Sunday, March 30, 2008

More On the Newly Discovered St Augustine Sermons

Here is a tad more on the breaking news on the New St Augustine Sermons that were just found in Europe via this Wya of the Fathers Post More on the New Augustine Sermons .

Here is just a part:
Concealed in a medieval parchment manuscript amongst 70 other religious texts are ca. 26 sermons attributed to Augustine, 3 of them on brotherly love and alms-giving. These were known previously only by their titles cited in Possidius’ Indiculum. One sermon is on the martyrs Perpetua and Felicitas, and another on the recently martyred Cyprian, the latter of which condemns the copious drinking that took place on saints’ feast days. The final sermon deals with resurrection of the dead and biblical prophecies

Update- Thisis interesting about the location where these Sermons were found and perhaps while it took a while to find them. At Father's Z's entry More on the newly discovered sermons of St. Augustine of Hippo There are these two comments:

Ausgezeichnicht! An incredible find. Wish I could be there to work on the textual analysis. The Erfurt location gave me pause; the Augustine- Augustinian-Luther connection has always intrigued me. Perhaps Luther himself found some merit on these very pages?Comment by Denis Crnkovic — 29 March 2008 @ 9:25 am .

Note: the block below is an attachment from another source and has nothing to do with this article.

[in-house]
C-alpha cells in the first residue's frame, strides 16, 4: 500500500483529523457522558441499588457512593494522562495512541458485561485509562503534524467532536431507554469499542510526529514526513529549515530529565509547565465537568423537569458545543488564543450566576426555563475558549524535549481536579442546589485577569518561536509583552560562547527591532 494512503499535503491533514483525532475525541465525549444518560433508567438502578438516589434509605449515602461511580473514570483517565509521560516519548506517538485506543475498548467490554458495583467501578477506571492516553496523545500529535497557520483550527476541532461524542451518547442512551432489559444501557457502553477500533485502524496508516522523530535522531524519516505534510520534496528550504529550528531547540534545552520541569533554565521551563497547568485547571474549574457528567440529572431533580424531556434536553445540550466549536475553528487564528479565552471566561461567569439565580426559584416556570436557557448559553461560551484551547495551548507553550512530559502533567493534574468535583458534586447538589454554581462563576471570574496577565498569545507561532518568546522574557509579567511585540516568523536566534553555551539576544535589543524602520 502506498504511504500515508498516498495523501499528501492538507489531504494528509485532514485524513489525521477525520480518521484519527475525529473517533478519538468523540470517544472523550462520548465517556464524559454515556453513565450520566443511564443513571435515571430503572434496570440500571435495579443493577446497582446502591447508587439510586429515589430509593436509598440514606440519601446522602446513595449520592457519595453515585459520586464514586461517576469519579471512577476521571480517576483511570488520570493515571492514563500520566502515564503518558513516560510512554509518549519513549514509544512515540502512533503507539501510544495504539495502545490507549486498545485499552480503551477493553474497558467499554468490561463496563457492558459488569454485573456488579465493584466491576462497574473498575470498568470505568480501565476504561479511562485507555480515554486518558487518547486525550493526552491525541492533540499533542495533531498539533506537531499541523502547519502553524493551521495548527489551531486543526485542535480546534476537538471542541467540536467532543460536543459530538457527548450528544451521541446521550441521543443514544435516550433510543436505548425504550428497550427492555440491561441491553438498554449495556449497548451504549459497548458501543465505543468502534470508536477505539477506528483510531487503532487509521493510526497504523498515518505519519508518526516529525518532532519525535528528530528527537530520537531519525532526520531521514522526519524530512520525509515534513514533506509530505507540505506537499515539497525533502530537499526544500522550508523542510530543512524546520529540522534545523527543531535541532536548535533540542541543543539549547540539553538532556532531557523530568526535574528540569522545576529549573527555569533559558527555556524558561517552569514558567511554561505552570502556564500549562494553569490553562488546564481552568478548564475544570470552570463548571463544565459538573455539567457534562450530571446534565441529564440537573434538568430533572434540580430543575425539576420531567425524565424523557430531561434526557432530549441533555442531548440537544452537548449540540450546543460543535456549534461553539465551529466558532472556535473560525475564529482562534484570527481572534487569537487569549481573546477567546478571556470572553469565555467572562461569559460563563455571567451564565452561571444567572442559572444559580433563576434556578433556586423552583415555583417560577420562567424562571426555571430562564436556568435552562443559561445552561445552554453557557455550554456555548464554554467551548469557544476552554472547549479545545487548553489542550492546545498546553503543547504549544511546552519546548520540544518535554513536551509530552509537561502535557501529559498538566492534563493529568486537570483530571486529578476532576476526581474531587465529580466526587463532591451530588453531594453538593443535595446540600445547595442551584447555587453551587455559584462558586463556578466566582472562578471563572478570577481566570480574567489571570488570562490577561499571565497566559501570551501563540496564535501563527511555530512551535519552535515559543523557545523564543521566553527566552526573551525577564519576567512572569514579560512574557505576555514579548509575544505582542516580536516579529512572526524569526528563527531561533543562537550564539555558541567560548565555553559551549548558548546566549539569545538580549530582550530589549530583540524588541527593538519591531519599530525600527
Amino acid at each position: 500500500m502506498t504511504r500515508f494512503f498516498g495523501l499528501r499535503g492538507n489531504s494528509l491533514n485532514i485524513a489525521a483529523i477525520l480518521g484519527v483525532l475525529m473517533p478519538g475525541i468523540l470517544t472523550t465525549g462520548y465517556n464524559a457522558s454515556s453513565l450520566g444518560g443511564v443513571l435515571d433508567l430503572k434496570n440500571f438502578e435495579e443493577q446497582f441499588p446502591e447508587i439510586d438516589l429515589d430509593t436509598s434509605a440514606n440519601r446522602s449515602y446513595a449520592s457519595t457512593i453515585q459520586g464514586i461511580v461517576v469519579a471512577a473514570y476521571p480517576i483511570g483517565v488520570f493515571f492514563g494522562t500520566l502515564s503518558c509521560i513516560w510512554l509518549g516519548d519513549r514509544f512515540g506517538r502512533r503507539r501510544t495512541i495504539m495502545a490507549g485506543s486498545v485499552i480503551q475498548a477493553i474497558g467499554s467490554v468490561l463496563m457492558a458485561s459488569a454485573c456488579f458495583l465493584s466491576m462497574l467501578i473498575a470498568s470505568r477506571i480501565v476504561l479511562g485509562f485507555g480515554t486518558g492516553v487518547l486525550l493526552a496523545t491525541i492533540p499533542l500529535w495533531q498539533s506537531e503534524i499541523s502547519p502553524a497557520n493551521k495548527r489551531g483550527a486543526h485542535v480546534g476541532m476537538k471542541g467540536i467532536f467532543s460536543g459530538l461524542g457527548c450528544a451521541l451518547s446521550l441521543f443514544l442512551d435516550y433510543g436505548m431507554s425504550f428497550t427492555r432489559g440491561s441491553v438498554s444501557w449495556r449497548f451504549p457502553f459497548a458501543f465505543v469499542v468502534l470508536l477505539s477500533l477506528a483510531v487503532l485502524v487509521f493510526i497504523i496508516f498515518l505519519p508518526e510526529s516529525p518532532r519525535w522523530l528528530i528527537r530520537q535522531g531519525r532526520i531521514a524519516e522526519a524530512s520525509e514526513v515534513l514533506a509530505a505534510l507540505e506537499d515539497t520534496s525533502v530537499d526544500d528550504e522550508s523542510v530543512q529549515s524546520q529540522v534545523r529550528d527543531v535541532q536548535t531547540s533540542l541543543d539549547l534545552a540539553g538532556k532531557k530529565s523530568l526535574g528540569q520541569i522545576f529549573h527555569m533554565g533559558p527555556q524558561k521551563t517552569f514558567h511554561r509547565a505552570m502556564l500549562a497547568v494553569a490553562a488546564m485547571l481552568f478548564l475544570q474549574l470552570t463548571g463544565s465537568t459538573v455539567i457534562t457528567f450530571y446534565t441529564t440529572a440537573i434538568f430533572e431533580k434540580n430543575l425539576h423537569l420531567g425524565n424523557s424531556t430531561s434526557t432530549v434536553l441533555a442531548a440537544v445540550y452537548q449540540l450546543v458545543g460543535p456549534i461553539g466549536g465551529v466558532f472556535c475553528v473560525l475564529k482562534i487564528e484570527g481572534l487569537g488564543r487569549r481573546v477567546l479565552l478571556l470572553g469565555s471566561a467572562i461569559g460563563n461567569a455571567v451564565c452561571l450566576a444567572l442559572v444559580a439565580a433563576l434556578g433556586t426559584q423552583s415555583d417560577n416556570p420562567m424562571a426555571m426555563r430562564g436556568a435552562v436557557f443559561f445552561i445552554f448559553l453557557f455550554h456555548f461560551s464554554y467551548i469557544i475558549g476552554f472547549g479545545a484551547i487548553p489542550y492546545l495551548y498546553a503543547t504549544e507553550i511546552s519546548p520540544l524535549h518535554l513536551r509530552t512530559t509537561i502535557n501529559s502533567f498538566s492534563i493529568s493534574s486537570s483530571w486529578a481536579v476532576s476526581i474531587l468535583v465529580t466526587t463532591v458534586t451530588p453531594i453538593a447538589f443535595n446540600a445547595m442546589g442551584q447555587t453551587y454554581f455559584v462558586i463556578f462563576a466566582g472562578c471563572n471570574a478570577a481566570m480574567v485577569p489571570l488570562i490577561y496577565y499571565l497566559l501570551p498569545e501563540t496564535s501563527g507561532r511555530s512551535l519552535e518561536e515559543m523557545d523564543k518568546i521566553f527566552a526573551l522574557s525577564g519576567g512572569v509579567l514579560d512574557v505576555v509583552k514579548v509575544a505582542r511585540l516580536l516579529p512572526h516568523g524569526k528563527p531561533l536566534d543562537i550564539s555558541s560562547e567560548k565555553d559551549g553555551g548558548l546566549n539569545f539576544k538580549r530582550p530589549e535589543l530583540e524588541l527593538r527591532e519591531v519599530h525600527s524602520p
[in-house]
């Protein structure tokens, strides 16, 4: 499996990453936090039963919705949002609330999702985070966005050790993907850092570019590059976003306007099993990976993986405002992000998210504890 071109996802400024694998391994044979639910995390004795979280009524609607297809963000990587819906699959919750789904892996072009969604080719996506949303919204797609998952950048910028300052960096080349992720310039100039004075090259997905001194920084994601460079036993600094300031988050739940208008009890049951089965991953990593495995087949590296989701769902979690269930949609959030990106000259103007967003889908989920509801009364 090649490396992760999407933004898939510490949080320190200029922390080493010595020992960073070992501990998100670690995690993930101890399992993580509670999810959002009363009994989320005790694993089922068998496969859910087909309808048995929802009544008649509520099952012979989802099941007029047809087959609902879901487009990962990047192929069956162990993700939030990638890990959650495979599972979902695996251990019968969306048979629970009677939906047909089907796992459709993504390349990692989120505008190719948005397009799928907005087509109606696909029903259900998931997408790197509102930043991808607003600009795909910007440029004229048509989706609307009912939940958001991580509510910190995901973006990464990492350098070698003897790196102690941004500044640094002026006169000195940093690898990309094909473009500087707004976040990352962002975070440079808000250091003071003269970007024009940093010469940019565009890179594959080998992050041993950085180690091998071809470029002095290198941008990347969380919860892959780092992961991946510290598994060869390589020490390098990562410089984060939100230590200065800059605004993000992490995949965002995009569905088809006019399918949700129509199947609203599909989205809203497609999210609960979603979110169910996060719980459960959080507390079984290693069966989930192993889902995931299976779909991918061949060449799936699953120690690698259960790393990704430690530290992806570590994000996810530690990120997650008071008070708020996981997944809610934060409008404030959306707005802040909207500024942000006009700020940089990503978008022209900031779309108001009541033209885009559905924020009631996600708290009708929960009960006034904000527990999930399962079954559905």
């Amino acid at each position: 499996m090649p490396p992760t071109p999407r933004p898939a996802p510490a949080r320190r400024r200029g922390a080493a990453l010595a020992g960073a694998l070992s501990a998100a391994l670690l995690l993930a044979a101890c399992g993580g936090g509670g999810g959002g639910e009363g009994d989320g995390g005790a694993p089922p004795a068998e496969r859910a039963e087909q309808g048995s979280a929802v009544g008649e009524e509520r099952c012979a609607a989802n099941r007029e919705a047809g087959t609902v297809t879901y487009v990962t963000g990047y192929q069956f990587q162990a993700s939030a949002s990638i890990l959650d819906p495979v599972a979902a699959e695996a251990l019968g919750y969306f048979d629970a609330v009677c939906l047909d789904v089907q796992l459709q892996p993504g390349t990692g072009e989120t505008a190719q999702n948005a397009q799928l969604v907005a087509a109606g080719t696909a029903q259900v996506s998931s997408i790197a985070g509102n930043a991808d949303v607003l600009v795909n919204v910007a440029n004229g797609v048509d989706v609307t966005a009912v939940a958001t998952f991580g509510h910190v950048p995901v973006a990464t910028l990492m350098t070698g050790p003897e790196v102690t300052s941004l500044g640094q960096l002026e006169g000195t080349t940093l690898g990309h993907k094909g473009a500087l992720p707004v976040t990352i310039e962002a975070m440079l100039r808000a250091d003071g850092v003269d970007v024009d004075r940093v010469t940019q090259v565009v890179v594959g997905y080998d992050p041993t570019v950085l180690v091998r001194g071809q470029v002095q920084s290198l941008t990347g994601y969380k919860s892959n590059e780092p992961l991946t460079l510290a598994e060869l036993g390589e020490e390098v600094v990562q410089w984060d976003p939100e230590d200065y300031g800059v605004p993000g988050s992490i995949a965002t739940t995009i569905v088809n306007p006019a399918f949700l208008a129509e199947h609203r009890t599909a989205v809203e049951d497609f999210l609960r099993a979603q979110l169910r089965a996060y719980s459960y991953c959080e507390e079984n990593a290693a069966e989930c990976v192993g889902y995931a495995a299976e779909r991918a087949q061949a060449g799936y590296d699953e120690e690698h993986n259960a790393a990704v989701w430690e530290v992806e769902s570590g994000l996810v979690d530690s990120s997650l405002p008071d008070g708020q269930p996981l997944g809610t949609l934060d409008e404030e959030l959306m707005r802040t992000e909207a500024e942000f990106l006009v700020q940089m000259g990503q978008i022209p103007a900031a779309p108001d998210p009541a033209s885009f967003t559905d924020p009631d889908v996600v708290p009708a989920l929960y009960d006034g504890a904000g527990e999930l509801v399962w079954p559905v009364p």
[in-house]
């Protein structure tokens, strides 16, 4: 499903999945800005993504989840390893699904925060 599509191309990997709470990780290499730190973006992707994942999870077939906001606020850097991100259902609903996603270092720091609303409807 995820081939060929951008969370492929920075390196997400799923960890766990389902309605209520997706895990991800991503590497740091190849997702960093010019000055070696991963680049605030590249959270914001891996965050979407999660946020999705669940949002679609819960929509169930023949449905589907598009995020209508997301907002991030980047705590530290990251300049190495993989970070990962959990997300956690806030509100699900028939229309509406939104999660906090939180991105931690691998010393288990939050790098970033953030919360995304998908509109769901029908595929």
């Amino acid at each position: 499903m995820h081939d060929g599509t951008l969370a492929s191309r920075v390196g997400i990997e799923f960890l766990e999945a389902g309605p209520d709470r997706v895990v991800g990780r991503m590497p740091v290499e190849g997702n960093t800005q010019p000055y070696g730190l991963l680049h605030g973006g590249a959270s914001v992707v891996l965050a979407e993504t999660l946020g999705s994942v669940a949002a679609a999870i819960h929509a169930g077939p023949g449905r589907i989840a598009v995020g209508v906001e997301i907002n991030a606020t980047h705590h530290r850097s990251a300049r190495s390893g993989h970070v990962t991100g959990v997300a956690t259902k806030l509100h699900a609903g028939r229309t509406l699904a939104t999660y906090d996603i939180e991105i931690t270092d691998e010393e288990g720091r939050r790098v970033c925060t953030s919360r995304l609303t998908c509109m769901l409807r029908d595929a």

Actually Erfurt ought to be known not merely for Luther. There was a thriving Catholic culture there in the 1400s with large libraries at the Charterhouse and at the Benedictine monastery of St. Peter. The Carthusians were interacting extensively with lay people outside the monastery, providing counsel by means of written tractates on how to live a Christian life in the face of the rise of a new, well-to-do professional bourgeoisie. (This bourgeoisie has been claimed as the key demographic that “carried” the Reformation in Nuernberg and elsewhere, so the close and thoroughly Catholic leadership coming from cloistered religious in Erfurt is significant). Perhaps not coincidentally, Erfurt was one of the few cities to stay bi-confessional. Catholics retained a presence there and, under the Communists, managed to keep alive a seminary at which several Catholic theologians did very solid work in from the 1950s into the 1970s but which tended to be ignored in them major theological/historical centers in West Germany.
The fact that Erfurt was in the East Zone meant that it’s modest in number but remarkable in theological content manuscript collections did not receive the same kind of working over that was happening in the much larger centers like Munich, Vienna, Wolfenbuettel etc.Comment by Dennis Martin — 29 March 2008 @
7:29 pm


Cajun Huguenot said...

This is so exciting. I've read all of the letters between St. Jerome and St. Augustine and a number Of Augustine's other writings.

He is the the man who has one foot in the ancient Church and one in the Medieval Church.

Thanks, I missed this before you put it here!!!


James H said...

It is exciting. I was suprised that this has not got more secular media. If I could go back and meet one person in history it would be Augustine. THe City of GOd is one one my favorite books